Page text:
For some people, motorcycle maintenance is a natural and integral part of their hobby, for others something best left to the professionals.
Yet you can do many simple bike maintenance tasks yourself and quickly install some accessories without expensive trips to a workshop, if you have three things: your bike's repair manual, some peace and quiet, and decent tools.
Inexperienced DIY mechanics often do not have the latter (yet). A random collection of unprofessional screwdrivers, a much too soft, cheap slip-joint pliers, blunt nippers, and a few poor-quality wrenches are not a great starting point. Nobody can do a good job with tools like that. Without a doubt, working with bad tools is a nightmare you don't want to experience. A few useful, high quality tools, however, can make working on your bike a real pleasure, and can also save money.
Costing little more than the hourly rate charged by a workshop, your first purchase should be a good-quality, reasonably extensive socket wrench set with a large (1/2 inch) and a small (1/4 inch) ratchet, lots of sockets, bits, bit holder, universal joints and extension bars. This will enable you to undo the vast majority of screw connections on your motorbike, including in hard-to-reach places. They don't have to be the most expensive professional tools, but definitely go for chrome-vanadium steel. Also useful are sockets with flank-drive, which will even undo many a damaged hexagon bolt. For example, the Rothewald socket wrench set 1 – or Rothewald complete set 2 – with combination wrenches, screwdrivers, pliers and additional 3/8-inch ratchet. If you own a Harley or a British classic, you will, of course, need imperial tools. Rothewald imperial tool set 3 – incl. combination wrenches and ball end Allen keys.
You often need a second tool to hold nuts, so a large combination wrench set is also essential, unless included in the socket wrench set 4. You should also have a pliers wrench set; e.g. from Knipex 5, a medium hammer (300 g), a caliper gauge for measuring bolts etc. 6, a voltage tester 7 – for tracking down electrical faults, a set of cable terminals with a suitable crimping tool 8, a roll of self-amalgamating insulating tape 9 and a set of brushes for removing dirt and corrosion 10.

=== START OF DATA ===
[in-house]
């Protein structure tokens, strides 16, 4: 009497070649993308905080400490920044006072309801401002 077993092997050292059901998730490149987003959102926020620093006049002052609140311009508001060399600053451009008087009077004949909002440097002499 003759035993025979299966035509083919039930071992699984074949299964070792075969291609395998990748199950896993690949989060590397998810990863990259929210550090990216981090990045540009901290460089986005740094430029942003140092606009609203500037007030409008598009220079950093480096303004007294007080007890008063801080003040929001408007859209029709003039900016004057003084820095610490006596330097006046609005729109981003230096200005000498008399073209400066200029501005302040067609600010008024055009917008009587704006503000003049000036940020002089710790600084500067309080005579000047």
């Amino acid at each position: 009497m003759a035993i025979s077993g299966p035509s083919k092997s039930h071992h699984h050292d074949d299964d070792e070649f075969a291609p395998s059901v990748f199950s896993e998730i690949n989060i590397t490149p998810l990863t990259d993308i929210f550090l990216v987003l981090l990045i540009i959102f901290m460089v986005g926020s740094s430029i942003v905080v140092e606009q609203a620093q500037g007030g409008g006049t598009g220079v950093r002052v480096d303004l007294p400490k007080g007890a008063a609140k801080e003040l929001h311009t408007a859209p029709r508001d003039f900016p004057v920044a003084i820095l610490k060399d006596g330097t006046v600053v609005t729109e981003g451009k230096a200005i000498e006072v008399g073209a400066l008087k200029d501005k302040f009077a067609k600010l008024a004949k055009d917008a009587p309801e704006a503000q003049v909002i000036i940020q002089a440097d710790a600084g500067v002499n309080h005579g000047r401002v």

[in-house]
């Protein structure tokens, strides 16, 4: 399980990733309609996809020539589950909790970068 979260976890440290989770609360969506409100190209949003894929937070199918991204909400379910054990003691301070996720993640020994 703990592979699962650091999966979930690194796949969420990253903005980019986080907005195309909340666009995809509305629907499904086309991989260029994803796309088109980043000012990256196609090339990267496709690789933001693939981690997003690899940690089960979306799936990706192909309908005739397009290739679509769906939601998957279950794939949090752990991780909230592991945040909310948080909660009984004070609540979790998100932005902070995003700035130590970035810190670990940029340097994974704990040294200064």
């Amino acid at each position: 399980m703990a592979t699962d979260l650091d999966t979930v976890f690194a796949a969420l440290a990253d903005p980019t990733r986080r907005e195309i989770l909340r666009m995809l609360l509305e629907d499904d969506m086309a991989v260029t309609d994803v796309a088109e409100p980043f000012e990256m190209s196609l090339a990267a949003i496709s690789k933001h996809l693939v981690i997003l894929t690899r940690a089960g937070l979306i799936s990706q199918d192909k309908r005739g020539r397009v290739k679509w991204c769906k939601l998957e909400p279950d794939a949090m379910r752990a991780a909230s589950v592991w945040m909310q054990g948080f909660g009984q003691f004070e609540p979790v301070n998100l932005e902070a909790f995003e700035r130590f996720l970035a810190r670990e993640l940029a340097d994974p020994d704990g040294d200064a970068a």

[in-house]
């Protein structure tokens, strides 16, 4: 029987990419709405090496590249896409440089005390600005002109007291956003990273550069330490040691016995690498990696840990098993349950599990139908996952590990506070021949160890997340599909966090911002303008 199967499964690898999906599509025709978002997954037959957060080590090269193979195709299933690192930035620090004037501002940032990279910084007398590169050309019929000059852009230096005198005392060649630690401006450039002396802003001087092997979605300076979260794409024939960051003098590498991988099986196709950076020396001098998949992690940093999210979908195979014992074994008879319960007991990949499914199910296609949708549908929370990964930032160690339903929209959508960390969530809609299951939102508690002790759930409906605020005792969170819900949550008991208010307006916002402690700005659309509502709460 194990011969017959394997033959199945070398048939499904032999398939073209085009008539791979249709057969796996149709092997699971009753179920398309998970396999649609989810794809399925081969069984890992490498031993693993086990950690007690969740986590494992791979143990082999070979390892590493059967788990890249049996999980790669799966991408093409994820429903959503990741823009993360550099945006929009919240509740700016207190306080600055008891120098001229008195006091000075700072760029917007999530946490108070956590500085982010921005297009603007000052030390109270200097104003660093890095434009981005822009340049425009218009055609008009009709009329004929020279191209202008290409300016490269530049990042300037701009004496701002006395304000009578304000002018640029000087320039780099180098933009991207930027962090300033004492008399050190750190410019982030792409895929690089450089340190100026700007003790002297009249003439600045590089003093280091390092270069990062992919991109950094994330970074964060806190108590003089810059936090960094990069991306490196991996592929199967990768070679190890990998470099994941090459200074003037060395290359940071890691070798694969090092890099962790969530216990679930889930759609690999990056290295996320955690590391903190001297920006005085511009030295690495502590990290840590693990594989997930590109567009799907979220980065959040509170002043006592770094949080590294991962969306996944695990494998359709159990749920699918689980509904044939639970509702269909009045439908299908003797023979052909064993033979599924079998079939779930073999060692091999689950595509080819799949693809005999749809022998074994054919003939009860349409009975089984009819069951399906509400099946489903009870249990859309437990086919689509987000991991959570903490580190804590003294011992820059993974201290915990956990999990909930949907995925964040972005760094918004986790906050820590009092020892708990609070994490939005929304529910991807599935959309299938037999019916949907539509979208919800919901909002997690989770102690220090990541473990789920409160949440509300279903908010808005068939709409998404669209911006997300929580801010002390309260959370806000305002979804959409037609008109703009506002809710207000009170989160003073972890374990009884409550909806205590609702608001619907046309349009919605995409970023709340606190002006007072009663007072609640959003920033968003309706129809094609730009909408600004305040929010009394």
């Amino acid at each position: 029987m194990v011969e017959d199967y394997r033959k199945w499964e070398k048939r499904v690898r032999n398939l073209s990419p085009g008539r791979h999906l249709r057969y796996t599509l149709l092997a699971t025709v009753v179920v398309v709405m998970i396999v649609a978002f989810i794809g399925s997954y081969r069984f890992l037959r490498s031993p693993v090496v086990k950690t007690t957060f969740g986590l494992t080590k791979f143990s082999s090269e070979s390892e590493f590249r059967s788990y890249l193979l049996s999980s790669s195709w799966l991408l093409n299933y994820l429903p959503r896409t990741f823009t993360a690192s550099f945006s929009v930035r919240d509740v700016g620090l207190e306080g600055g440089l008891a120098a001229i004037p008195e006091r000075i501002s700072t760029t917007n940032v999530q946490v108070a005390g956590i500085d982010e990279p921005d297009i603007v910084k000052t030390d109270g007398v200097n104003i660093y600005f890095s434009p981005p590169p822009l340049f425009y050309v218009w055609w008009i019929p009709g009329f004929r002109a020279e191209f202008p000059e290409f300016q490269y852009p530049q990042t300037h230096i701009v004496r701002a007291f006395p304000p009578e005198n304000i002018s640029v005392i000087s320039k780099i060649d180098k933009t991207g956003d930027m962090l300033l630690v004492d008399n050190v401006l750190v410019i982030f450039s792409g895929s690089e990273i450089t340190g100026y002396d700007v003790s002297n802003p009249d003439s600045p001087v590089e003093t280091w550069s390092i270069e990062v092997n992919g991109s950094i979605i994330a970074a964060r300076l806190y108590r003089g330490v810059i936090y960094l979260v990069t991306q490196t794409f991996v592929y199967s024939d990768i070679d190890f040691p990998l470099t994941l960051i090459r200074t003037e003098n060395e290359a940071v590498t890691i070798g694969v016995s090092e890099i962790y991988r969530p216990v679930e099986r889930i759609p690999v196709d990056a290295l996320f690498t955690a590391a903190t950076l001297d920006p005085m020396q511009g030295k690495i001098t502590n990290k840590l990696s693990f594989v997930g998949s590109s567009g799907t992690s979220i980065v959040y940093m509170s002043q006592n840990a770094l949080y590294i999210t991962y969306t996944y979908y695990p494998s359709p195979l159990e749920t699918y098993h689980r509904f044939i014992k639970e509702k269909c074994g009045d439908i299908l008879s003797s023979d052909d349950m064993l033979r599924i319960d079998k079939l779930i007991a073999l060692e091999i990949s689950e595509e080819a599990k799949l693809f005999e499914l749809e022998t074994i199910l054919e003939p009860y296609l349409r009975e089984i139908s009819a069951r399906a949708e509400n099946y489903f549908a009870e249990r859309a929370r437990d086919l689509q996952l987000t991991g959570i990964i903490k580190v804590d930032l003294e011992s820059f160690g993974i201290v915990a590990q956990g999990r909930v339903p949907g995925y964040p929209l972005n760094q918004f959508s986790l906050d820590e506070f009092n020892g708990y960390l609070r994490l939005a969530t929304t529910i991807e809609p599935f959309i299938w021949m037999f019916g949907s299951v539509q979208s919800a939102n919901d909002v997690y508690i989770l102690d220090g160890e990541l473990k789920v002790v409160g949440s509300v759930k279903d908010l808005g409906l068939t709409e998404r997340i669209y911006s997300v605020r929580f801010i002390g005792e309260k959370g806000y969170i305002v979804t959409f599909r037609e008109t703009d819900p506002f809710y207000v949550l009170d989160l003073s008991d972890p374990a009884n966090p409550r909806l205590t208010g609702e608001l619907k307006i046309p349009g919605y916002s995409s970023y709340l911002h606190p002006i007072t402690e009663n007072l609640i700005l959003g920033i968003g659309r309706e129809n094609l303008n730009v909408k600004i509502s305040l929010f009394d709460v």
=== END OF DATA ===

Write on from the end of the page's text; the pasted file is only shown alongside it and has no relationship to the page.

Now you have the basics covered!
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Although the bits in the socket wrench set will also work for slotted, cross-head and hexagon socket screws, sometimes you will probably prefer to use conventional screwdrivers because they are sturdier. So unless they are included in the socket wrench set, you will want a screwdriver set 11. If there are lots of cross-head or slotted screws on your bike, an impact screwdriver 12 is a great help, as they are often really tight and get damaged easily. The ideal tools for hard-to-reach hexagon socket screws are ball-end hex keys because they can be inserted at an angle. They have come right down in price nowadays, 13 – not needed if included in the socket wrench set. A tap with the Variohammer rubber or plastic hammer 14 can often help to loosen parts on your bike that are stuck fast. A standard steel hammer would often do more damage than good in such cases...